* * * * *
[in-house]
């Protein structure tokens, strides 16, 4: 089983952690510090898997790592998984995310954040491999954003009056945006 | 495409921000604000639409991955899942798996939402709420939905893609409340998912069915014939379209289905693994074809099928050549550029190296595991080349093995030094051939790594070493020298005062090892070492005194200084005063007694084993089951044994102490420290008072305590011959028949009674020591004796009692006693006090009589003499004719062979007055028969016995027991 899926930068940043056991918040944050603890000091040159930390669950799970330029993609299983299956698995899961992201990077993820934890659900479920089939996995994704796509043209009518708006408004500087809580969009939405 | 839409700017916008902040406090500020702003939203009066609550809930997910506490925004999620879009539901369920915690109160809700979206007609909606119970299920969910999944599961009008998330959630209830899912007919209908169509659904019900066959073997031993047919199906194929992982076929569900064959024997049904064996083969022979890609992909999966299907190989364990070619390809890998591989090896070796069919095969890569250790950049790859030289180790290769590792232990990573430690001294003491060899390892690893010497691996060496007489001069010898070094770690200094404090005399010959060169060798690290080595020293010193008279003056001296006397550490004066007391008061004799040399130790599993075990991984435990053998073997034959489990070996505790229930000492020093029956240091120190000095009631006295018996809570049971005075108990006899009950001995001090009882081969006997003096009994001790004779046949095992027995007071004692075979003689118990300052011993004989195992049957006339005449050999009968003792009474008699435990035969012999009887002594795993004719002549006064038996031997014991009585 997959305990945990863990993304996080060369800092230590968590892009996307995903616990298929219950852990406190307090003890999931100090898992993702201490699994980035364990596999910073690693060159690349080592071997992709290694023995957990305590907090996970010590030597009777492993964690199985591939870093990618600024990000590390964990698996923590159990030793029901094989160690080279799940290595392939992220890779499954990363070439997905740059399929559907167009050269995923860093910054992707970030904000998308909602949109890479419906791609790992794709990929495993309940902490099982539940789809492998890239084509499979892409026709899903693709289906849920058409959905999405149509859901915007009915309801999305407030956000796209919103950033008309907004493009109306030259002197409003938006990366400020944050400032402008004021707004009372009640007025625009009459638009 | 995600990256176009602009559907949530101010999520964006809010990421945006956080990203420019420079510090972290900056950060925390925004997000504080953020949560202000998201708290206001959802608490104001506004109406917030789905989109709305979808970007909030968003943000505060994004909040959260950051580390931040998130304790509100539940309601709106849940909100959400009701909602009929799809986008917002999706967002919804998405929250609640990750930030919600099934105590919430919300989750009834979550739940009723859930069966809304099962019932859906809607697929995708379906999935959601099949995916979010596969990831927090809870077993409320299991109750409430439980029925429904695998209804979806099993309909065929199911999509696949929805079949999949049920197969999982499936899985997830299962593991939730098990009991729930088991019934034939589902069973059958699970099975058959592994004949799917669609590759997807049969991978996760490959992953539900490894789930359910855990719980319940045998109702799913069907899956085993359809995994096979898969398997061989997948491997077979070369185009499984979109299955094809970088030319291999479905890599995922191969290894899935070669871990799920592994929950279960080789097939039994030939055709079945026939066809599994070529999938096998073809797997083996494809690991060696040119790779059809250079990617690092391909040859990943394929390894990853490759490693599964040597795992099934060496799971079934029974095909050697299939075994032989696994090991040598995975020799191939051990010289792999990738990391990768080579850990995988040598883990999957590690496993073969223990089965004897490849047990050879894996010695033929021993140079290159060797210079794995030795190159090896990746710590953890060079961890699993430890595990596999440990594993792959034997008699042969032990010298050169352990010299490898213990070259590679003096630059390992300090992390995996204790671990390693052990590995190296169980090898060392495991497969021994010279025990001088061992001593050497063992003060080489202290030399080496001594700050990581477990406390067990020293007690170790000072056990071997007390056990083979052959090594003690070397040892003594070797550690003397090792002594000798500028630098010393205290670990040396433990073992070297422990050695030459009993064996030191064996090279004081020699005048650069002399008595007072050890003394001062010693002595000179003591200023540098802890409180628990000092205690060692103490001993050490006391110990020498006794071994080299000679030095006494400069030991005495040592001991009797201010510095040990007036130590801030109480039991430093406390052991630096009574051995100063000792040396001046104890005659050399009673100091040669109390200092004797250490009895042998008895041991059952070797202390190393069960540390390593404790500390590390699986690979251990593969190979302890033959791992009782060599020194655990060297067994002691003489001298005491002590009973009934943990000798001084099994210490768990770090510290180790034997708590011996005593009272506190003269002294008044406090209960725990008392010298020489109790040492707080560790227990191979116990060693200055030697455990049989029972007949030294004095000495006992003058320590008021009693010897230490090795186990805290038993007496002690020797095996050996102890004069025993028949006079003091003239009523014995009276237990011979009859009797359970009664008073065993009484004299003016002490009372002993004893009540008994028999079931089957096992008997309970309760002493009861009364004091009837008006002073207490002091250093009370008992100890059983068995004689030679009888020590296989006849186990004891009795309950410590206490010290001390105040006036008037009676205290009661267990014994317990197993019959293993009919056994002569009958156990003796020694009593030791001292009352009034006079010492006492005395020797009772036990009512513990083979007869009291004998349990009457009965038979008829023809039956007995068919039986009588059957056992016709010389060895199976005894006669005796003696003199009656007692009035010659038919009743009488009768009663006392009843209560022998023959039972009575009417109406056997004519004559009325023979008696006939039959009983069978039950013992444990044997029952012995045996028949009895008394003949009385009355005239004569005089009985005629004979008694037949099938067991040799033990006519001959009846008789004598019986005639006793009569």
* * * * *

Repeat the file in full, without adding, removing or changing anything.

[in-house]
């Protein structure tokens, strides 16, 4: 089983952690510090898997790592998984995310954040491999954003009056945006 | 495409921000604000639409991955899942798996939402709420939905893609409340998912069915014939379209289905693994074809099928050549550029190296595991080349093995030094051939790594070493020298005062090892070492005194200084005063007694084993089951044994102490420290008072305590011959028949009674020591004796009692006693006090009589003499004719062979007055028969016995027991 899926930068940043056991918040944050603890000091040159930390669950799970330029993609299983299956698995899961992201990077993820934890659900479920089939996995994704796509043209009518708006408004500087809580969009939405 | 839409700017916008902040406090500020702003939203009066609550809930997910506490925004999620879009539901369920915690109160809700979206007609909606119970299920969910999944599961009008998330959630209830899912007919209908169509659904019900066959073997031993047919199906194929992982076929569900064959024997049904064996083969022979890609992909999966299907190989364990070619390809890998591989090896070796069919095969890569250790950049790859030289180790290769590792232990990573430690001294003491060899390892690893010497691996060496007489001069010898070094770690200094404090005399010959060169060798690290080595020293010193008279003056001296006397550490004066007391008061004799040399130790599993075990991984435990053998073997034959489990070996505790229930000492020093029956240091120190000095009631006295018996809570049971005075108990006899009950001995001090009882081969006997003096009994001790004779046949095992027995007071004692075979003689118990300052011993004989195992049957006339005449050999009968003792009474008699435990035969012999009887002594795993004719002549006064038996031997014991009585 997959305990945990863990993304996080060369800092230590968590892009996307995903616990298929219950852990406190307090003890999931100090898992993702201490699994980035364990596999910073690693060159690349080592071997992709290694023995957990305590907090996970010590030597009777492993964690199985591939870093990618600024990000590390964990698996923590159990030793029901094989160690080279799940290595392939992220890779499954990363070439997905740059399929559907167009050269995923860093910054992707970030904000998308909602949109890479419906791609790992794709990929495993309940902490099982539940789809492998890239084509499979892409026709899903693709289906849920058409959905999405149509859901915007009915309801999305407030956000796209919103950033008309907004493009109306030259002197409003938006990366400020944050400032402008004021707004009372009640007025625009009459638009 | 995600990256176009602009559907949530101010999520964006809010990421945006956080990203420019420079510090972290900056950060925390925004997000504080953020949560202000998201708290206001959802608490104001506004109406917030789905989109709305979808970007909030968003943000505060994004909040959260950051580390931040998130304790509100539940309601709106849940909100959400009701909602009929799809986008917002999706967002919804998405929250609640990750930030919600099934105590919430919300989750009834979550739940009723859930069966809304099962019932859906809607697929995708379906999935959601099949995916979010596969990831927090809870077993409320299991109750409430439980029925429904695998209804979806099993309909065929199911999509696949929805079949999949049920197969999982499936899985997830299962593991939730098990009991729930088991019934034939589902069973059958699970099975058959592994004949799917669609590759997807049969991978996760490959992953539900490894789930359910855990719980319940045998109702799913069907899956085993359809995994096979898969398997061989997948491997077979070369185009499984979109299955094809970088030319291999479905890599995922191969290894899935070669871990799920592994929950279960080789097939039994030939055709079945026939066809599994070529999938096998073809797997083996494809690991060696040119790779059809250079990617690092391909040859990943394929390894990853490759490693599964040597795992099934060496799971079934029974095909050697299939075994032989696994090991040598995975020799191939051990010289792999990738990391990768080579850990995988040598883990999957590690496993073969223990089965004897490849047990050879894996010695033929021993140079290159060797210079794995030795190159090896990746710590953890060079961890699993430890595990596999440990594993792959034997008699042969032990010298050169352990010299490898213990070259590679003096630059390992300090992390995996204790671990390693052990590995190296169980090898060392495991497969021994010279025990001088061992001593050497063992003060080489202290030399080496001594700050990581477990406390067990020293007690170790000072056990071997007390056990083979052959090594003690070397040892003594070797550690003397090792002594000798500028630098010393205290670990040396433990073992070297422990050695030459009993064996030191064996090279004081020699005048650069002399008595007072050890003394001062010693002595000179003591200023540098802890409180628990000092205690060692103490001993050490006391110990020498006794071994080299000679030095006494400069030991005495040592001991009797201010510095040990007036130590801030109480039991430093406390052991630096009574051995100063000792040396001046104890005659050399009673100091040669109390200092004797250490009895042998008895041991059952070797202390190393069960540390390593404790500390590390699986690979251990593969190979302890033959791992009782060599020194655990060297067994002691003489001298005491002590009973009934943990000798001084099994210490768990770090510290180790034997708590011996005593009272506190003269002294008044406090209960725990008392010298020489109790040492707080560790227990191979116990060693200055030697455990049989029972007949030294004095000495006992003058320590008021009693010897230490090795186990805290038993007496002690020797095996050996102890004069025993028949006079003091003239009523014995009276237990011979009859009797359970009664008073065993009484004299003016002490009372002993004893009540008994028999079931089957096992008997309970309760002493009861009364004091009837008006002073207490002091250093009370008992100890059983068995004689030679009888020590296989006849186990004891009795309950410590206490010290001390105040006036008037009676205290009661267990014994317990197993019959293993009919056994002569009958156990003796020694009593030791001292009352009034006079010492006492005395020797009772036990009512513990083979007869009291004998349990009457009965038979008829023809039956007995068919039986009588059957056992016709010389060895199976005894006669005796003696003199009656007692009035010659038919009743009488009768009663006392009843209560022998023959039972009575009417109406056997004519004559009325023979008696006939039959009983069978039950013992444990044997029952012995045996028949009895008394003949009385009355005239004569005089009985005629004979008694037949099938067991040799033990006519001959009846008789004598019986005639006793009569």